Standing by the pit wall, a little white speck rounds the bottom corner of Wakefield Park and begins to wind itself towards me.
This article was originally published in the May 2011 issue of MOTOR.
I can hear the engine sucking in 351 cubic inches of air 50 times a second. The headlights dazzle me every time the car changes gear, the clutch slams home and that bluff nose rises against gravity and all logic one more time.
Now in fourth gear, the white missile blazes past, a wall of mangled air convincing me to take a half-step backwards.
It’s none other than Moffat in nothing less than a Phase III GT HO. Hang on a sec: Moffat? Phase III? What’s going on here? Has Wakefield Park been shipped back in time four decades?
Goulburn’s nightlife says yes, but in fact, the answer is no. And while the car is the dead-set, ridgy-didge original, the Moffat in question is James, son of Allan and a professional race-driver very much in his own right.
Now, see, this is interesting. The Ford Falcon has survived all this time (for now) and a new generation of Moffatry has stepped up to do the hot laps these days. Question is: how far have we really come?
Well, I’m not about to start comparing Moffat The Elder with James The Son, but there are some valid comparisons to be made when it comes to the Falcon package. Specifically, how good was (and is) the GT HO really? And, can a most basic ‘sporting’ Falcon make the most of 40 years of research and development and keep the old girl honest?
I mean, we’re constantly hearing about how good modern cars are; how even a cooking model can knock off the fastest, gruntiest of the old stagers. So how’s about we put it to the test once and for all.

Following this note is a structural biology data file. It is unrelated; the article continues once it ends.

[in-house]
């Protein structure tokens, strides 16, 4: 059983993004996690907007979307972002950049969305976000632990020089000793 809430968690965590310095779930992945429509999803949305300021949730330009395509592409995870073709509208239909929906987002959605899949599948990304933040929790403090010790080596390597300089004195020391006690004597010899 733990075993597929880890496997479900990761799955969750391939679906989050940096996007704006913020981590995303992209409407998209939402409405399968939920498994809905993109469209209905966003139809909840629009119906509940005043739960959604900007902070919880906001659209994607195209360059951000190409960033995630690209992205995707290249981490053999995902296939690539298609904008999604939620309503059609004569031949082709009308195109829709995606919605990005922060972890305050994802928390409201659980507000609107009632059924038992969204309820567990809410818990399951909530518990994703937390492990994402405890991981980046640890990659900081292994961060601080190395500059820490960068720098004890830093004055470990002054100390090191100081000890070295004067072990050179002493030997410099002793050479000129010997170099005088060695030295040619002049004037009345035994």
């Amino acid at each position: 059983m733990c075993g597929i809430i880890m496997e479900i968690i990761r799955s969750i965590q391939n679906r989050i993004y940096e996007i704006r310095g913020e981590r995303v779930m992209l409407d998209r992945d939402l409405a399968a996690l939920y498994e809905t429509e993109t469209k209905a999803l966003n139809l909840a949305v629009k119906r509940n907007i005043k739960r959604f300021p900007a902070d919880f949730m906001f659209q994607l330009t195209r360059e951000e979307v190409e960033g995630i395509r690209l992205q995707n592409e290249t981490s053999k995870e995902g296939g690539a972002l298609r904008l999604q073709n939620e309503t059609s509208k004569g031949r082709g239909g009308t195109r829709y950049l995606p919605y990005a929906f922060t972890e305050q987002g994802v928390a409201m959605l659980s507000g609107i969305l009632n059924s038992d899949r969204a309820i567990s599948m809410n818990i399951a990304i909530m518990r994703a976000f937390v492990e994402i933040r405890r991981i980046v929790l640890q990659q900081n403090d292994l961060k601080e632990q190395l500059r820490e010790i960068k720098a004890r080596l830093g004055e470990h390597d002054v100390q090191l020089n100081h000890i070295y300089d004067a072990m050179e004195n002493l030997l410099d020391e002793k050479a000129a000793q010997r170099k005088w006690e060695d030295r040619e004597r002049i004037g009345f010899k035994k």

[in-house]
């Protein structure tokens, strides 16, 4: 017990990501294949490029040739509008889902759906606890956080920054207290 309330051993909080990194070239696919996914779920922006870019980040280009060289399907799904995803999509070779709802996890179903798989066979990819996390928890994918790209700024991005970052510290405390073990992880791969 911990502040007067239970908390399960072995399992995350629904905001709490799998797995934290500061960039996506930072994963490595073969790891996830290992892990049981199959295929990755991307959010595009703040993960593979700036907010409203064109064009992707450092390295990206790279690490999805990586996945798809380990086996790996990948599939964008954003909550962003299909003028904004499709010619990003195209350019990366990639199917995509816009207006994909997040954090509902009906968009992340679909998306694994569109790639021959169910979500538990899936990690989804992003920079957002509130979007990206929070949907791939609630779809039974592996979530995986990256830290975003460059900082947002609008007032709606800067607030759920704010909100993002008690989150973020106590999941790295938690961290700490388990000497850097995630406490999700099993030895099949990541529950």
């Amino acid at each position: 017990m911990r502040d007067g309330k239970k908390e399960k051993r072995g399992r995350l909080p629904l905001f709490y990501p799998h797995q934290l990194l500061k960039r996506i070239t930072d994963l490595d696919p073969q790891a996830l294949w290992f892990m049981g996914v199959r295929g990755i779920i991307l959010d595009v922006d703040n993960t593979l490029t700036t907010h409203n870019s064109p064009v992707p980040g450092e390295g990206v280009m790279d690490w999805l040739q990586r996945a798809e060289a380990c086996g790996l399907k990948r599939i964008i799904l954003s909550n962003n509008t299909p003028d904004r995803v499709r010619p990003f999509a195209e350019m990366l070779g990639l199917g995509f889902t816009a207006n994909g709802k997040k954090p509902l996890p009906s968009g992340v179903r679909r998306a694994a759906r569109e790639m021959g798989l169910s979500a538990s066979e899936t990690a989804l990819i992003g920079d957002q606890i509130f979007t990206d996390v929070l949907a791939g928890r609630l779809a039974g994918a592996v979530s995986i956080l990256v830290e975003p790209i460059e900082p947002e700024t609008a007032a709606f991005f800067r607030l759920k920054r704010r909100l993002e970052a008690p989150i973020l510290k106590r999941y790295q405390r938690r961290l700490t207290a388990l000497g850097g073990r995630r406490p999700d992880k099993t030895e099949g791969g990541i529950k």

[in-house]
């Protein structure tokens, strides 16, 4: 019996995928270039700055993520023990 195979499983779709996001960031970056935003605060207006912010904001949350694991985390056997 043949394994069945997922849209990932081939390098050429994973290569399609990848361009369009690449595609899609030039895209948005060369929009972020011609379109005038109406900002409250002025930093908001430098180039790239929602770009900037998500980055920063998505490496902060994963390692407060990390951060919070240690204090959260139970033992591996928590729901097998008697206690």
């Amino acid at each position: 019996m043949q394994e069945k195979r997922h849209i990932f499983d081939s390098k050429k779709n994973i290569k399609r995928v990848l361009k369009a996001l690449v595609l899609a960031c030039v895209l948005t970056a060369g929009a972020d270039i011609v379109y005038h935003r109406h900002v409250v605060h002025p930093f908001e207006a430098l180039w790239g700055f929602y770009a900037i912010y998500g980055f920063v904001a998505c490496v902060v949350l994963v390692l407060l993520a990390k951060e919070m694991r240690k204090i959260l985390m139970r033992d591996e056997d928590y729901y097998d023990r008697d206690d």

The plan is simple. We take James Moffat and throw him in a genuine, 44,000-mile GT HO Phase III. We send him down a dragstrip and then chuck him on to a race circuit. We record all the data and then we put him through the same tests again, this time in a brand-new FG XR6.
So why an XR6? Well, right now, bent-eight XR8s are on hiatus and the Turbo’s too powerful for fair play. Ditto the blown-V8 FPV gear. But crunch the raw data, and a non-turbo FG makes enticing competition.
See, its 4.0 six makes 195kW and 391Nm. Factor in the car’s 1728kg weight and you’ve got 113kW per tonne. So says Ford Oz.
The original claim for the GT HO was 224kW and 515Nm, though an army of Hoey-lovers will tell you it actual made more output. Weight? Just 1542kg. That’s a dominant 146kW per tonne. And plenty of scope for the old car to peg back its deficits in chassis and braking technology.
Okay, figuring we’d ease him into things, we let James loose in the new car first up at Sydney Dragway. You know, to get into a groove. And with the user-friendly auto ’box, it wasn’t long before he was cranking out consistent 14.8 second runs with a terminal velocity around the 153km/h mark. This is not bad for something that is a money meter and dome-light away from being hailed at the next corner.
The proviso is that you don’t overcook the launch with wheelspin, but beyond that the FG is super-easy to punch down the strip consistently. But the HO? Erm, it’s not quite so predictable.